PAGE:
10 9 Duration of EQ programme is two semesters in each educational year (20 weeks for each semester). In each level (Primary, Lower Secondary, Upper Secondary) it requires for 4 semesters. Time can reduce if there is transferring of credits according to their prior experience. It is important to mention that at present ONFEC develops Assessment for Equivalency Programme in each level (Primary, Lower-Secondary, Upper-Secondary) for the people over compulsory-age. Applicants can apply for assessment, based on the setting criteria. If they can pass through NFE testing at that level, being interviewed by the appointed team, and their Learning Profile meet the criteria, then they can receive certificates equivalent to education at that level. Content of the curriculum of NFE Basic Curriculum is divided into 8 subject areas. They are (1) Thai language (2) Arithmetic (3) Science (4) Foreign language (5) Social and community development (6) Life Skills 1 (health education and physical education) (7) Life- Skills 2 (Art) and (8) Vocational course (work and career development and technology education) Outcomes of equivalency programme. NFE EQ programme is very popular among the out-of school population. It serves the national educational policy to provide basic education for the Thai people. In 2006, the number of NFE EQ is 1,970, 376 (male 1,097,722 and female 872,654) 18 The national policy Research finding of NFE Equivalency programme during are as follow 19 : The graduation rate of all levels for the whole country is percent which can be broken down into percent for elementary level; percent for lower secondary level; and percent for upper secondary level which can be broken down into 24.51% for elementary level; 27.24% for lower secondary level; and 28.84% for upper secondary level. The drop out rate of all levels, for the whole country is 36.94% which can be broken down into 52.29% for elementary level; 42.00% for lower secondary level; and 30.92% for upper secondary level. The sustaining rate of all levels, for the whole country is 27.84% which can be broken down into 24.51% for elementary level; 27.24% for lower secondary level; and 28.84% for upper secondary level. NFE Equivalency programmes have impacts on social and economic development. 3. Life-skills training This programme is organized by various agencies and organization and also it is integrated in the existing educational curriculum. Type of Life-Skill Providers Life-skills training for out-of school youth and adults is provided by various providers as follow: 1. Ministry of Education(ONFEC), Ministry of Public Health, Ministry of Interior 2. Provincial NFE Centres, Provincial Public Health organize or facilitate Life-skills training. 3. District NFE Centres organize training courses for Life-Skill. 18 ONFEC, Planning Group. NFE Statistics ONFEC, Bangkok ONFEC. Research on Equivalency Programme for Promotion of Lifelong Learning. ONFEC Supported by APPEAL/ UNESCO, 2007-page F,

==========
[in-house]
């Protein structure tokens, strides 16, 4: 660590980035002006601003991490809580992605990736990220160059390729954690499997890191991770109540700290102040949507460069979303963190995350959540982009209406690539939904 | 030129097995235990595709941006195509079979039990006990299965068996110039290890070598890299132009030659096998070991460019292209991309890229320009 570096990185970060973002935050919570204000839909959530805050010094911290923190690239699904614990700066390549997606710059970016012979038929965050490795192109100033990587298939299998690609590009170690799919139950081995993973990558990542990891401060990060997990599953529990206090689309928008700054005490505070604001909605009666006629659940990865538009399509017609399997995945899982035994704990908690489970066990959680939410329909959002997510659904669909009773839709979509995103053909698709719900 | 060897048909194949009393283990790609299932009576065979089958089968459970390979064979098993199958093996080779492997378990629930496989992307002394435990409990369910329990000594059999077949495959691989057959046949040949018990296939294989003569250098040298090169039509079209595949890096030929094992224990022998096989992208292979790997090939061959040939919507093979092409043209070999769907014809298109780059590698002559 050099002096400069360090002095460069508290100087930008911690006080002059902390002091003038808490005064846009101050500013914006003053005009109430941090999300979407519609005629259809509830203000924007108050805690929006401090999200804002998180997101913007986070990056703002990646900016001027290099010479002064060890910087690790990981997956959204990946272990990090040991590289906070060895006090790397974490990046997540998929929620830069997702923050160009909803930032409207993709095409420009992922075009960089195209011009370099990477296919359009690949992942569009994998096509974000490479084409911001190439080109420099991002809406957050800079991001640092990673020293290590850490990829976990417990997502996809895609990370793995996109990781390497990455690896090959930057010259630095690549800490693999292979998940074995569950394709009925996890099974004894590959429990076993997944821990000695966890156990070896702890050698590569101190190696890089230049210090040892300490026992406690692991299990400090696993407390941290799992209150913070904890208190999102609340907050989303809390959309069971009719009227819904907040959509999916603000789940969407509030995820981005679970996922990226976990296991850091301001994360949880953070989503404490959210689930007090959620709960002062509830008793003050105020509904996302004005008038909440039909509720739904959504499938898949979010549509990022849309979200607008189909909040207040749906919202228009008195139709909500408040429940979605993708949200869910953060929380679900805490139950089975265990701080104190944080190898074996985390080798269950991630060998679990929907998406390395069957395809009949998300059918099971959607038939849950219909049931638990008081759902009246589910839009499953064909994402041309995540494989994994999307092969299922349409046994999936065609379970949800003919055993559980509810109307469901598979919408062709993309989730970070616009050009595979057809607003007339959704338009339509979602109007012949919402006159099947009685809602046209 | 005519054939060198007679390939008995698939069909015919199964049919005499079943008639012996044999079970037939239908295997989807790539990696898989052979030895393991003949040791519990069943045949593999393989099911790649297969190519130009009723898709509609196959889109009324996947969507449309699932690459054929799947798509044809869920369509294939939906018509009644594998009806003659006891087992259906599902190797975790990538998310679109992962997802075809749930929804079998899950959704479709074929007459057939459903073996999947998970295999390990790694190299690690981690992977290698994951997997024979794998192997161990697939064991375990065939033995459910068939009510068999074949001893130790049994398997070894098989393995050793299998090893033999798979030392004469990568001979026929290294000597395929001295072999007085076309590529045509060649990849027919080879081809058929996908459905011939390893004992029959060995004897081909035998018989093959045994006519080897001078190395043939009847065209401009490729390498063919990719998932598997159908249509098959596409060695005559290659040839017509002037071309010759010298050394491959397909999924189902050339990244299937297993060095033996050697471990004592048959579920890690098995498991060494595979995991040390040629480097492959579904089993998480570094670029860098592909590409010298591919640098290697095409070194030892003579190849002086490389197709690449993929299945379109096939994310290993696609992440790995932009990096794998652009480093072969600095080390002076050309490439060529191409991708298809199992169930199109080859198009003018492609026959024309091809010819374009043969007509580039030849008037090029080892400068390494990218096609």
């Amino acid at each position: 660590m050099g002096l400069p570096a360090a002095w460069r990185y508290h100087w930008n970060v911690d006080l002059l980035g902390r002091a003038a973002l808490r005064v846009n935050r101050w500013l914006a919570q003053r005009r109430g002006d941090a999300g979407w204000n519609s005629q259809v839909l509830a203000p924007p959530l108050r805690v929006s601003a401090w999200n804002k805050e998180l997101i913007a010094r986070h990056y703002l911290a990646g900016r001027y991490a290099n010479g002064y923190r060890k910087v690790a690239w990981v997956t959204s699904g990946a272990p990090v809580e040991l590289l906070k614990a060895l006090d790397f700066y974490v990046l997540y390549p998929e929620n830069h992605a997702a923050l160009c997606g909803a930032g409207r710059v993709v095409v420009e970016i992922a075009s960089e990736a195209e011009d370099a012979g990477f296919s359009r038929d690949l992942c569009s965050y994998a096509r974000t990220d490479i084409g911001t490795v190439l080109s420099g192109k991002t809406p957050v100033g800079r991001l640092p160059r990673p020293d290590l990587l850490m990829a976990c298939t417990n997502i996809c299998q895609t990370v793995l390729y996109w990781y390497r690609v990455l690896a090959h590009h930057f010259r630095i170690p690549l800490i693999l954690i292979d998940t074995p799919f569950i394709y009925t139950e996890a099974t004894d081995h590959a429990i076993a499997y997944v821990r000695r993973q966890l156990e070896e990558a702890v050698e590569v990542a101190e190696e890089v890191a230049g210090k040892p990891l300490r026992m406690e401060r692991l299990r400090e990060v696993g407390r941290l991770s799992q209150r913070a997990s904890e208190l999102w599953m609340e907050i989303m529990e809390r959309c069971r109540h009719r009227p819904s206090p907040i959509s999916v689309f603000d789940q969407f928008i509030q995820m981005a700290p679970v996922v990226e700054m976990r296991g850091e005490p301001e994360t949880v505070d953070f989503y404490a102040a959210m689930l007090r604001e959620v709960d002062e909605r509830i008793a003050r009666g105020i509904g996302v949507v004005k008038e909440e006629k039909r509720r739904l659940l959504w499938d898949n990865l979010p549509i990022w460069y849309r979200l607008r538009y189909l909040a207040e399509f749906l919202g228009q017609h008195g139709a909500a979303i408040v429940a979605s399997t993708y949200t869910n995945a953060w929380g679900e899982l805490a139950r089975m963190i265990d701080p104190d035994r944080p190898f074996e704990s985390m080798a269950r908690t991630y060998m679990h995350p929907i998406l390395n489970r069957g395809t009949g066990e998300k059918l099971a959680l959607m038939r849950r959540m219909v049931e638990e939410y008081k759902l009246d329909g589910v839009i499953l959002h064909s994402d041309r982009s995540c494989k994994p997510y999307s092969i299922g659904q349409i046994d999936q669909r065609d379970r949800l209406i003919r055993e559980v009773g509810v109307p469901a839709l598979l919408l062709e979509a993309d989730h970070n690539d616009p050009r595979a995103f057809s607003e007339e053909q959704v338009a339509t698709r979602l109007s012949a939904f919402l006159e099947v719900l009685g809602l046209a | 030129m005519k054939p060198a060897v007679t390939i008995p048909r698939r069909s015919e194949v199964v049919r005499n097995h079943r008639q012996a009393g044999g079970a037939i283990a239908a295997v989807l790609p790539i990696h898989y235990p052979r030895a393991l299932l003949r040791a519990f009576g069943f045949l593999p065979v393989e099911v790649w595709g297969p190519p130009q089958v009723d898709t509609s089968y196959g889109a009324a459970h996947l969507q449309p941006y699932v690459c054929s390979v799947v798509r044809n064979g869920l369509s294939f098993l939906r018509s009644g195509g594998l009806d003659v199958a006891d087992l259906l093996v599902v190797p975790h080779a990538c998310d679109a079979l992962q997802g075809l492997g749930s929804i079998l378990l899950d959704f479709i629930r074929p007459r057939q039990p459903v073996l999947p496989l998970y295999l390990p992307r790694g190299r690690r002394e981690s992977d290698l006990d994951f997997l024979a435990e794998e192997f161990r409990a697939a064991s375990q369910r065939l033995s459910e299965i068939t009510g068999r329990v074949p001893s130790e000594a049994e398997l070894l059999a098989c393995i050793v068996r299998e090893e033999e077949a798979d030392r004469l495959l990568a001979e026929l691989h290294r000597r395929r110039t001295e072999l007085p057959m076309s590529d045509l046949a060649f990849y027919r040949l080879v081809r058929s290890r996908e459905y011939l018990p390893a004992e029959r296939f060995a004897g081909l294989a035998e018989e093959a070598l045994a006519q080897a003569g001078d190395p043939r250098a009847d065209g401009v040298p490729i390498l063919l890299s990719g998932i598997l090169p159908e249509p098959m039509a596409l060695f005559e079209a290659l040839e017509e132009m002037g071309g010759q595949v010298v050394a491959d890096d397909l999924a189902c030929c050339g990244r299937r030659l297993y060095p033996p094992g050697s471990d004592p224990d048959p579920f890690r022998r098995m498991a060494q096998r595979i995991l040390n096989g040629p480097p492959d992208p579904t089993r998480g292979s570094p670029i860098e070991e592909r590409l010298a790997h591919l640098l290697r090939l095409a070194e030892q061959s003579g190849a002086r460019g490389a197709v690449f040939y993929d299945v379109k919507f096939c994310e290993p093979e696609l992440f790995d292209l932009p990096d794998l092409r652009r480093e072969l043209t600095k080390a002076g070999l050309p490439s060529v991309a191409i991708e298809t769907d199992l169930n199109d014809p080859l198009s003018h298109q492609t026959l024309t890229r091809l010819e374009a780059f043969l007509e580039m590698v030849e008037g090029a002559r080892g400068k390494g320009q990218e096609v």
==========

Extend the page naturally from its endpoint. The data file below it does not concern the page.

11 10 4. National NGO (e.g. PATH who provide training of the trainers to MOE Departments and Education institutions) 5. Religious bodies facilitate and conduct Life-Skills training course in moral and ethic. 6. Local NGOs provide and cooperate for Life-skills training for their target groups. 7. Sub-District Administrative Organizations facilitate and support training for their population. Main objectives of Life-skills training The programme aims to increase knowledge, attitudes, skills and abilities of individuals to solve problems they are facing and prepare them with readiness to the future. Target groups of Life-skills training Mostly, the target groups of Life-skills training of all sectors are youth and early adults aging average. They are classified as risky groups and sometimes lacking skills to solve problems and adjust themselves to the situations. They are both male and female, in rural and urban areas. Some are homeless children and youth, and juveniles. Life-skills training is also provided to NFE Equivalency programme, both as a single training and integrated into the existing curriculum. People that Life-skills training reach Statistics for enrollment of Life-skills training in 2006 provided by ONFEC is 635,905 (comprising of 298,113 males and 337,792 females). Complete training in numbering of 619,015 (comprising of 289,893 males and 329,122 females). 20 Number of Life-Skills training provided by NGOs, Ministry of Public Health, Monasteries cannot be estimated. Training content and activities Main content of Life-skills training is to increase skills in daily life, e.g. prevent drug addict, HIV aids, imbed moral and good habit, sex education, and etc. ONFEC itself classifies the content Life-skills training into four areas of: Health; Safety in life and assets; Preservation of nature and environment; Moral, ethic, values, and qualified habits Training activities are participatory approach aiming to provide opportunities for sharing knowledge and experiences, discussion and doing activities among group members. Training course always performs in camping varying for 2-3 days. Outcomes of Life-skills training Life-Skills training is very useful for the target groups. However, it is high-cost training and need to receive support from donors or INGOs. 4. Income generation /non-formal vocational training The training is provided as a single training and combined or integrated to existing educational programme and community development activities. Type of providers in income generation training. There are many sectors and organizations provide income generation /non-formal vocational training as follows: 1. At the central level or Ministerial level, there are Office of Vocational Education Commission, Office of the Non-Formal Education Commission; Department of Labour Force Development; Ministry of Labour Force; Department of Community Development, Ministry of Interior, Ministry of Defense, Foundations. 20 ONFEC, Planning Group. NFE Statistics ONFEC, Bangkok 2006.